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Jenny Schlecht/Agweek

Smart pills for cows (and other livestock)

Article Notes: This monthly column takes some crazy sounding ideas and applies them to the field of Ag Tech. The purpose of this is purely entertainment, but hey, if we can spread ideas or ignite imaginations, how awesome is that?

On Nov. 13 of this year, the FDA approved the first digital pill for human-use with a digital ingestible sensor.

The sensor itself, about the size of a grain of sand, is activated by the use of energy from stomach acid. A patch placed on the rib cage of the patient is then able to receive the data from the smart pill and relay that information to a smartphone.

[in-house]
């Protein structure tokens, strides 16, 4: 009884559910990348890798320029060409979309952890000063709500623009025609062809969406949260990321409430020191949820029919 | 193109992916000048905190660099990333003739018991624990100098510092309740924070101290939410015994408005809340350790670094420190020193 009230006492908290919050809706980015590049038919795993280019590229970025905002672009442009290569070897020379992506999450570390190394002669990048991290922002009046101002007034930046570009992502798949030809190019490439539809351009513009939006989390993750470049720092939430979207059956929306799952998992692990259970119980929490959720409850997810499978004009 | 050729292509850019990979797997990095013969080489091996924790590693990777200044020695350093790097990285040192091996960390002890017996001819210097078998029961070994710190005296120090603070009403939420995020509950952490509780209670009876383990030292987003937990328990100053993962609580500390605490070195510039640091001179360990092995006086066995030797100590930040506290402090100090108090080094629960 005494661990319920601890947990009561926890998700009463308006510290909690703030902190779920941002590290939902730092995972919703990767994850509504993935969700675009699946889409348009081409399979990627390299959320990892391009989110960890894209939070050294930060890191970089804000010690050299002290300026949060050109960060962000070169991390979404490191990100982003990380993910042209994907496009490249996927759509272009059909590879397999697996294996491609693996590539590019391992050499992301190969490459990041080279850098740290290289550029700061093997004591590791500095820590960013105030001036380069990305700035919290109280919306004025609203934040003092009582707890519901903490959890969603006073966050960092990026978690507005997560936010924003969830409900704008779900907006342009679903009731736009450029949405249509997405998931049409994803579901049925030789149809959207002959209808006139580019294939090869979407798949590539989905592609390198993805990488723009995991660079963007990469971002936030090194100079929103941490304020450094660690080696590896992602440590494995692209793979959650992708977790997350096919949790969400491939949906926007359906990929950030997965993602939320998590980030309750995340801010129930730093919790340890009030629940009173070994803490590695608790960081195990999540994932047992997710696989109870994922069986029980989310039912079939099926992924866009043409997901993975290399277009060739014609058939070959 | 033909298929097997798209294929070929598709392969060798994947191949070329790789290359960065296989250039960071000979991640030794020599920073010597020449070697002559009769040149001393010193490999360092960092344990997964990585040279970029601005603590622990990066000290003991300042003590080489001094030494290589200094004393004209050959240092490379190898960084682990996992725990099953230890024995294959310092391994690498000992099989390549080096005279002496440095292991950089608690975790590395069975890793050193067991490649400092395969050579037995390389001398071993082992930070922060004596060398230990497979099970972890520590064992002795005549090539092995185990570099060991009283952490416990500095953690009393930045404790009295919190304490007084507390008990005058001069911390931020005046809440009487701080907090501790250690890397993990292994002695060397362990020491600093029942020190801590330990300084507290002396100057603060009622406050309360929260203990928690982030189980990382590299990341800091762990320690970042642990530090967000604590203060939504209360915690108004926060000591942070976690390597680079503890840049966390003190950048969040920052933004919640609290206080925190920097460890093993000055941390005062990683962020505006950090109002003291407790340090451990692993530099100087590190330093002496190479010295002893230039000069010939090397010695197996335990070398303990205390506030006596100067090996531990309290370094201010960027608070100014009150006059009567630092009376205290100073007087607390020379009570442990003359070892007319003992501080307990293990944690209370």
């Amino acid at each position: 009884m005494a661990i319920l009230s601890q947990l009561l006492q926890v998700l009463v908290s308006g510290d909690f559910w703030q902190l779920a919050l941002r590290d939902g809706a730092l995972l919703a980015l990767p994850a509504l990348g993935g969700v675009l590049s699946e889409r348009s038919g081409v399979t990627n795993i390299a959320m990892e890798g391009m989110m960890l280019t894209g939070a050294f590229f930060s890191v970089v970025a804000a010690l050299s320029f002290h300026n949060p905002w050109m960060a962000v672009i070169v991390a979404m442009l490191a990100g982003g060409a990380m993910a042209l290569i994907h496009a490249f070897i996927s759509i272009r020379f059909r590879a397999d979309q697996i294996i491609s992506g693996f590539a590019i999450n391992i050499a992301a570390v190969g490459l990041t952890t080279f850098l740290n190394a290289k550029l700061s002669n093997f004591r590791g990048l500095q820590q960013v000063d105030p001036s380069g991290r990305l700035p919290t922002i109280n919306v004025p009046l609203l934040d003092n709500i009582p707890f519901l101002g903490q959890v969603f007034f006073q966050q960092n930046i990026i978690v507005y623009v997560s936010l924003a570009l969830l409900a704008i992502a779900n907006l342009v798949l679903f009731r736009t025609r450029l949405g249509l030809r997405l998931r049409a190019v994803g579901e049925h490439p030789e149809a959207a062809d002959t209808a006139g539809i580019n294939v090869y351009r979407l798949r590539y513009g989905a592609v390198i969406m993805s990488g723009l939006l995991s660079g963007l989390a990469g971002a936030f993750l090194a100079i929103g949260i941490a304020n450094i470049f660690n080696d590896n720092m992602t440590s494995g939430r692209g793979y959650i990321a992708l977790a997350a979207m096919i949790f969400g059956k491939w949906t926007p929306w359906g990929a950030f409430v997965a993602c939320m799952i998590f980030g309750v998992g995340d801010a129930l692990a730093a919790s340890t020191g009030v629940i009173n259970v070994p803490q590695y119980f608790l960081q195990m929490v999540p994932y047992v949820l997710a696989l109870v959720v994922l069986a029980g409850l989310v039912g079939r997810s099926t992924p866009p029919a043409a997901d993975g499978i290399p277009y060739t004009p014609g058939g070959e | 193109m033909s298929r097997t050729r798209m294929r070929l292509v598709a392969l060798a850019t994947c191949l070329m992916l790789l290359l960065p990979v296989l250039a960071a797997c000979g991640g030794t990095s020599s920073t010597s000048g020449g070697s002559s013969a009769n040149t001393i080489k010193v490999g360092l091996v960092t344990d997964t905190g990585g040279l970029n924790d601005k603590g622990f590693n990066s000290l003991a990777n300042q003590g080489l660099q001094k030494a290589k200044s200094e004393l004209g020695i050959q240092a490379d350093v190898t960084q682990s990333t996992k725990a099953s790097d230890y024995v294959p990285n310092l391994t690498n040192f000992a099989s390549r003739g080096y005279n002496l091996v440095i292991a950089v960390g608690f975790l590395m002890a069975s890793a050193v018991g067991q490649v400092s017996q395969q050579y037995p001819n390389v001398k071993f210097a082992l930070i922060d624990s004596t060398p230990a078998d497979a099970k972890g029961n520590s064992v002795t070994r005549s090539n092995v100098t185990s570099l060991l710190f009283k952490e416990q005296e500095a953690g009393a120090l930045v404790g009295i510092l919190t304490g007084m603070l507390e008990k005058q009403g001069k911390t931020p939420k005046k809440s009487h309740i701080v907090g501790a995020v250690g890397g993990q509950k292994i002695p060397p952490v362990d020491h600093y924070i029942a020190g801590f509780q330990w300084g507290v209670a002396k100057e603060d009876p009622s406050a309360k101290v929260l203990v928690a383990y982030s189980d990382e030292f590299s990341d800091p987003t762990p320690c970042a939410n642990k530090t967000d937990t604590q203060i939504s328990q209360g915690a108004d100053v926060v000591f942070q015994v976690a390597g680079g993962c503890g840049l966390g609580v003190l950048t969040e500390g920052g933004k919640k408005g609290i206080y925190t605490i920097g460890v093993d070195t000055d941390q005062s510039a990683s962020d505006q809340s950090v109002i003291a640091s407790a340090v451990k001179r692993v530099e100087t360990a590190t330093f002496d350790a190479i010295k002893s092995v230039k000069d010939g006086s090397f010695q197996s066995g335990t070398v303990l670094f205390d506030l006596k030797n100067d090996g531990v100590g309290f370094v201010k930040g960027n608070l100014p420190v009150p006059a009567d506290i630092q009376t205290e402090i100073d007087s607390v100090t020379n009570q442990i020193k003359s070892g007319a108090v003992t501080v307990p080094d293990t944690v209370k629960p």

Currently the data is limited to just whether or not the pill enters the digestive system of the patient. It either enters the system, or it doesn't, making a pretty basic record for doctors to review.

Of course, the data can be expanded into many other elements through the use of Neural Dust which has been tested with mice.

Even without Neural Dust, there are companies that already exist in the cattle market. These companies have access to technology that wirelessly transmit data regarding cow vitals from inside the cow's stomach.

With this technology, management of your cows' antibiotic prescriptions and proper dosages can definitely be achieved. Additionally, farmers can have an overall better understanding of their cattle health by having such an exact kind of traceability.

Right now it's only approved for use with Abilify in humans, so unless your cow has schizophrenia, it's probably not going to be coming to your herd anytime soon.

With human approval already complete, however, it's not a stretch to have animal approval in the near future.

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